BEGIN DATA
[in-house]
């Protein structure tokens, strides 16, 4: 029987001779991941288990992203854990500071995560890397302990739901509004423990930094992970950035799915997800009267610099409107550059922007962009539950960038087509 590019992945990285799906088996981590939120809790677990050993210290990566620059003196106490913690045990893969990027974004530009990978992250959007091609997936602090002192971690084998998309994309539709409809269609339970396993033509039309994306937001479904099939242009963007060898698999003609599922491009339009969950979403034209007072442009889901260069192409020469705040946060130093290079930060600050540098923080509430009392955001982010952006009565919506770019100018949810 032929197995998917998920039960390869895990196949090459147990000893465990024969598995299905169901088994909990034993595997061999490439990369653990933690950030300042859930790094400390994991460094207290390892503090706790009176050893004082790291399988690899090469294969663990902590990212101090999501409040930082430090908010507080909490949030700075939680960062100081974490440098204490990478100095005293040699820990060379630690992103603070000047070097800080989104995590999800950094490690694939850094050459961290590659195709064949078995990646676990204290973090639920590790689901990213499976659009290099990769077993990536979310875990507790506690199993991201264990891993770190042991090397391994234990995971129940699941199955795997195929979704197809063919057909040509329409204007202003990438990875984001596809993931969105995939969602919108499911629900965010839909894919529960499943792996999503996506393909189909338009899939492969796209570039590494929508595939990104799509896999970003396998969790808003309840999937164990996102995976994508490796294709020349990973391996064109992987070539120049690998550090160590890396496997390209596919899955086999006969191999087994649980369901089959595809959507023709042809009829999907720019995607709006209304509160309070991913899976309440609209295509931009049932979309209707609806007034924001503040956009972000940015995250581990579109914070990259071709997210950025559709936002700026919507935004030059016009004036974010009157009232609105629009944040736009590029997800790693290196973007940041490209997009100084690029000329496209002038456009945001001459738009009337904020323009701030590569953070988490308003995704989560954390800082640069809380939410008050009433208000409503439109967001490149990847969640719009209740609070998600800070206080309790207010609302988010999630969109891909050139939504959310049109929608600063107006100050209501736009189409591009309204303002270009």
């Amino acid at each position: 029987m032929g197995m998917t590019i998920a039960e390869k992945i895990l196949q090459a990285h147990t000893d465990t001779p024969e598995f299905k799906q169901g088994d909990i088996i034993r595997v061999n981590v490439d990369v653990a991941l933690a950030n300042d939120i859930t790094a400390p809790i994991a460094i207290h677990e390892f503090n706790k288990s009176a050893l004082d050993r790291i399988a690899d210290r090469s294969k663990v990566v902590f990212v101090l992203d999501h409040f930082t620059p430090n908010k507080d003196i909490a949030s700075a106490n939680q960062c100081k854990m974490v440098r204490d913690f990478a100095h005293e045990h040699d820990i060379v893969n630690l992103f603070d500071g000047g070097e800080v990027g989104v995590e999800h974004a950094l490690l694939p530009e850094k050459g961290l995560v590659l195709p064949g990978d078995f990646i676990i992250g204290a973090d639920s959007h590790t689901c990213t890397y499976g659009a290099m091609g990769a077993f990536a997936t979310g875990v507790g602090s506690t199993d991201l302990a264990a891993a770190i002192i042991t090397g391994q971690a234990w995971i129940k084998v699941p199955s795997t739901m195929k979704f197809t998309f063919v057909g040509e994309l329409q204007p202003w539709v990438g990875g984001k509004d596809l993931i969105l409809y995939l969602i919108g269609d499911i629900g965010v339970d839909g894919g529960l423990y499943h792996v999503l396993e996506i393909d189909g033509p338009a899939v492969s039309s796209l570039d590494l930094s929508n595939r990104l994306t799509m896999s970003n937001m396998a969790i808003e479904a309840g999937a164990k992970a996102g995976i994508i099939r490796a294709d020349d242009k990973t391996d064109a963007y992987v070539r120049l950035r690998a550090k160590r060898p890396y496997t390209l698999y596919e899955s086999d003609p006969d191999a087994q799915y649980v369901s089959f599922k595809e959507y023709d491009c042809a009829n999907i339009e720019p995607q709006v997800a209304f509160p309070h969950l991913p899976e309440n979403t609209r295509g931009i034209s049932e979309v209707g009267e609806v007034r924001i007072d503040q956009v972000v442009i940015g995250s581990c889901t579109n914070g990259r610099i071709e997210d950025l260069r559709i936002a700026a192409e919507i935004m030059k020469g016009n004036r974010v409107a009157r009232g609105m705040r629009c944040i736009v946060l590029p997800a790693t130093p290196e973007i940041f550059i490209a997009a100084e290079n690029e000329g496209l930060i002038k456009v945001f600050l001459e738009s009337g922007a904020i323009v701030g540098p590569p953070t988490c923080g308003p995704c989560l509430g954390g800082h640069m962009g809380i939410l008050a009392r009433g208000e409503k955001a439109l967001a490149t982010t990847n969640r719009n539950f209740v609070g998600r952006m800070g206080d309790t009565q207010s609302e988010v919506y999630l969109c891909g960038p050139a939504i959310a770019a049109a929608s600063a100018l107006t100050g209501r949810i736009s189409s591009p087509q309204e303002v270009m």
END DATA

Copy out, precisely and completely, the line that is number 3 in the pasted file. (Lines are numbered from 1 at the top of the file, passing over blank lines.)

């Amino acid at each position: 029987m032929g197995m998917t590019i998920a039960e390869k992945i895990l196949q090459a990285h147990t000893d465990t001779p024969e598995f299905k799906q169901g088994d909990i088996i034993r595997v061999n981590v490439d990369v653990a991941l933690a950030n300042d939120i859930t790094a400390p809790i994991a460094i207290h677990e390892f503090n706790k288990s009176a050893l004082d050993r790291i399988a690899d210290r090469s294969k663990v990566v902590f990212v101090l992203d999501h409040f930082t620059p430090n908010k507080d003196i909490a949030s700075a106490n939680q960062c100081k854990m974490v440098r204490d913690f990478a100095h005293e045990h040699d820990i060379v893969n630690l992103f603070d500071g000047g070097e800080v990027g989104v995590e999800h974004a950094l490690l694939p530009e850094k050459g961290l995560v590659l195709p064949g990978d078995f990646i676990i992250g204290a973090d639920s959007h590790t689901c990213t890397y499976g659009a290099m091609g990769a077993f990536a997936t979310g875990v507790g602090s506690t199993d991201l302990a264990a891993a770190i002192i042991t090397g391994q971690a234990w995971i129940k084998v699941p199955s795997t739901m195929k979704f197809t998309f063919v057909g040509e994309l329409q204007p202003w539709v990438g990875g984001k509004d596809l993931i969105l409809y995939l969602i919108g269609d499911i629900g965010v339970d839909g894919g529960l423990y499943h792996v999503l396993e996506i393909d189909g033509p338009a899939v492969s039309s796209l570039d590494l930094s929508n595939r990104l994306t799509m896999s970003n937001m396998a969790i808003e479904a309840g999937a164990k992970a996102g995976i994508i099939r490796a294709d020349d242009k990973t391996d064109a963007y992987v070539r120049l950035r690998a550090k160590r060898p890396y496997t390209l698999y596919e899955s086999d003609p006969d191999a087994q799915y649980v369901s089959f599922k595809e959507y023709d491009c042809a009829n999907i339009e720019p995607q709006v997800a209304f509160p309070h969950l991913p899976e309440n979403t609209r295509g931009i034209s049932e979309v209707g009267e609806v007034r924001i007072d503040q956009v972000v442009i940015g995250s581990c889901t579109n914070g990259r610099i071709e997210d950025l260069r559709i936002a700026a192409e919507i935004m030059k020469g016009n004036r974010v409107a009157r009232g609105m705040r629009c944040i736009v946060l590029p997800a790693t130093p290196e973007i940041f550059i490209a997009a100084e290079n690029e000329g496209l930060i002038k456009v945001f600050l001459e738009s009337g922007a904020i323009v701030g540098p590569p953070t988490c923080g308003p995704c989560l509430g954390g800082h640069m962009g809380i939410l008050a009392r009433g208000e409503k955001a439109l967001a490149t982010t990847n969640r719009n539950f209740v609070g998600r952006m800070g206080d309790t009565q207010s609302e988010v919506y999630l969109c891909g960038p050139a939504i959310a770019a049109a929608s600063a100018l107006t100050g209501r949810i736009s189409s591009p087509q309204e303002v270009m």